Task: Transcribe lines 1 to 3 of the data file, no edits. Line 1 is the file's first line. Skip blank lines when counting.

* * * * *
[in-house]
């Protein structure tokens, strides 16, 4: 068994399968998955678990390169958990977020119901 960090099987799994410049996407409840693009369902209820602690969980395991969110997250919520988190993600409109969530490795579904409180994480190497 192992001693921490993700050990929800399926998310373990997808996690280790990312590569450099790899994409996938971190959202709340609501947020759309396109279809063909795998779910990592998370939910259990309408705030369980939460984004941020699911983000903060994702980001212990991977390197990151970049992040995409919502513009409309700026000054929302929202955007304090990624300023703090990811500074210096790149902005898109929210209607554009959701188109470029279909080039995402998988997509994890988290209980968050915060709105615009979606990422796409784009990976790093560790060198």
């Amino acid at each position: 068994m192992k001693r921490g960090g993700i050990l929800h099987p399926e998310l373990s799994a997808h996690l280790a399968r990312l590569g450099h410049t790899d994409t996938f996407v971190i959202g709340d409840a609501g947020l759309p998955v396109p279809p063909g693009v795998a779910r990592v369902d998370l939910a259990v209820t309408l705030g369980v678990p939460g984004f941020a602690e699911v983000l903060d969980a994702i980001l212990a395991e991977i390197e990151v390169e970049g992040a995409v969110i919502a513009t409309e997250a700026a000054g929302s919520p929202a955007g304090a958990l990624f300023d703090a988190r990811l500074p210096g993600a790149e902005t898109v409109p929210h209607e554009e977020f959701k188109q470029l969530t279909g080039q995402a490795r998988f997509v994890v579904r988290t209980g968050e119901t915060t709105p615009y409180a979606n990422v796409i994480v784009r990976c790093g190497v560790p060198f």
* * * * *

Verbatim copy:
[in-house]
């Protein structure tokens, strides 16, 4: 068994399968998955678990390169958990977020119901 960090099987799994410049996407409840693009369902209820602690969980395991969110997250919520988190993600409109969530490795579904409180994480190497 192992001693921490993700050990929800399926998310373990997808996690280790990312590569450099790899994409996938971190959202709340609501947020759309396109279809063909795998779910990592998370939910259990309408705030369980939460984004941020699911983000903060994702980001212990991977390197990151970049992040995409919502513009409309700026000054929302929202955007304090990624300023703090990811500074210096790149902005898109929210209607554009959701188109470029279909080039995402998988997509994890988290209980968050915060709105615009979606990422796409784009990976790093560790060198």
């Amino acid at each position: 068994m192992k001693r921490g960090g993700i050990l929800h099987p399926e998310l373990s799994a997808h996690l280790a399968r990312l590569g450099h410049t790899d994409t996938f996407v971190i959202g709340d409840a609501g947020l759309p998955v396109p279809p063909g693009v795998a779910r990592v369902d998370l939910a259990v209820t309408l705030g369980v678990p939460g984004f941020a602690e699911v983000l903060d969980a994702i980001l212990a395991e991977i390197e990151v390169e970049g992040a995409v969110i919502a513009t409309e997250a700026a000054g929302s919520p929202a955007g304090a958990l990624f300023d703090a988190r990811l500074p210096g993600a790149e902005t898109v409109p929210h209607e554009e977020f959701k188109q470029l969530t279909g080039q995402a490795r998988f997509v994890v579904r988290t209980g968050e119901t915060t709105p615009y409180a979606n990422v796409i994480v784009r990976c790093g190497v560790p060198f």